Halloween might be officially over, but there’s always time for one more scare! And what gemstone best represents Halloween and the Day of the Dead, especially with so many lives claimed to its name? Yes, we’re taking a look at the infamous Hope Diamond.
Over 14 people have supposedly died because of the Hope’s curse, including Marie Antoinette and Sultan Abdul Hamid of Turkey, along with many others of unconfirmed origin. The curse originated when the diamond was taken from India, much like our previous blog about the Purple Sapphire of Delhi. The diamond, which was either a decoration for a statue or the statue’s eye, was first brought to France from India by Jean-Baptiste Tavernier. After travelling with it for some time, the then-called Tavernier Diamond was sold to King Louis XIV of France. At the time, the raw, uncut diamond was a stunning 116 carats! Though he was paid a small fortune for the gem, Tavernier wouldn’t get much time to spend it off: during a trip to Constantinople, he was attacked and killed by wild dogs.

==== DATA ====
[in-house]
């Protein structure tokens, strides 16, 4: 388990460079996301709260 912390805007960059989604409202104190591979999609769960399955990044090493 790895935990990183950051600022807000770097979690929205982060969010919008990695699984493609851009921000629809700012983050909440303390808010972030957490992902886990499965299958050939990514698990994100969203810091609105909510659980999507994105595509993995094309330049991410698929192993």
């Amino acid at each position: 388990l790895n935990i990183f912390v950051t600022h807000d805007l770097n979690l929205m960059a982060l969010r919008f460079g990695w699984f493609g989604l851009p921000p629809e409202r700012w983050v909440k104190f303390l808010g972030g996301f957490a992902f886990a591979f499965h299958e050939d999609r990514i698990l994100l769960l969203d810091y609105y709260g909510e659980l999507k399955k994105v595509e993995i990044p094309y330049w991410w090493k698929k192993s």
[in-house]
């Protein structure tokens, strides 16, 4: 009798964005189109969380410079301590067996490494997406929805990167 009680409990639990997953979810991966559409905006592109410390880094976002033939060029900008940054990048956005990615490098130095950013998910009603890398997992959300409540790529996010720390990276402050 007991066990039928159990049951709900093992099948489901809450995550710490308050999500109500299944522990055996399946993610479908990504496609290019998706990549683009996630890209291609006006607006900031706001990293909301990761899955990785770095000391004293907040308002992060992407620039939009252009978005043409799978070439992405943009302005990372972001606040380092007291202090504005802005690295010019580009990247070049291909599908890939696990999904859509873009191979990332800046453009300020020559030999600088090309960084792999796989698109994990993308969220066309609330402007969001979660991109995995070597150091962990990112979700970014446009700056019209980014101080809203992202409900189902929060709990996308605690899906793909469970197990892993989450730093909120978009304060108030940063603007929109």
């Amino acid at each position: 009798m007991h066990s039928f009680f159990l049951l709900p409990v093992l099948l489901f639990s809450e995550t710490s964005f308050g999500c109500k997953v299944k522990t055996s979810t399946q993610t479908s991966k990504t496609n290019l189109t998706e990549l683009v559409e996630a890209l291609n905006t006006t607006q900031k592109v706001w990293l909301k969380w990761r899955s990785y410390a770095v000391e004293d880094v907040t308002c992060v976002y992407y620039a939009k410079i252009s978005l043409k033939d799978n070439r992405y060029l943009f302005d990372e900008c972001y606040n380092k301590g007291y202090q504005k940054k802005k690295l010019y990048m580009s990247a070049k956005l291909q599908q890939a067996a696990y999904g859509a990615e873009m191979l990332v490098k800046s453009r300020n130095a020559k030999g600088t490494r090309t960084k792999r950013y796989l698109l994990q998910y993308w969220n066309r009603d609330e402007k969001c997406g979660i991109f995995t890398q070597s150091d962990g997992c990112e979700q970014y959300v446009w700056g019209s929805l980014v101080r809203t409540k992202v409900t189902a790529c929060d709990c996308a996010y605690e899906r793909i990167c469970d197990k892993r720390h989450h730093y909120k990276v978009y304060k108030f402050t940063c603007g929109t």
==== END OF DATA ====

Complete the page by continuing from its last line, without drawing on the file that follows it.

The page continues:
Once in the hands of Louis XIV, it was passed down through his family for a pair of generations before ending up in the palms of Marie Antoinette, whom as we well know was beheaded along with her husband during the French Revolution. From there, it passed into England, where it earned the name of its owner Henry Thomas Hope. It passed through his family before settling with a distant relative, Lord Francis Hope, whom it troubled with financial hardships and tribulation. His Mistress, an acclaimed singer named May Yohe, stole the diamond from him and took it back with her to the United States. After it left her possession, however, she began to lose her voice, and died disgraced and poor in her older age.
It rested for a time with a large jewelry firm in the Americas, during which time the firm faltered during the Great Depression. The Hope Diamond was sold off to a wealthy Turkish jewelry collector, to try and keep the business afloat. That collector, the very same year, had to sell the diamond himself because of his own crippling debts. It passed amongst several prominent families in the United States and abroad, including the Cartier family, before finally coming to rest in the Smithsonian Institute. To this day, it remains displayed at the Institute. Hopefully, nothing ill will befall the Smithsonian!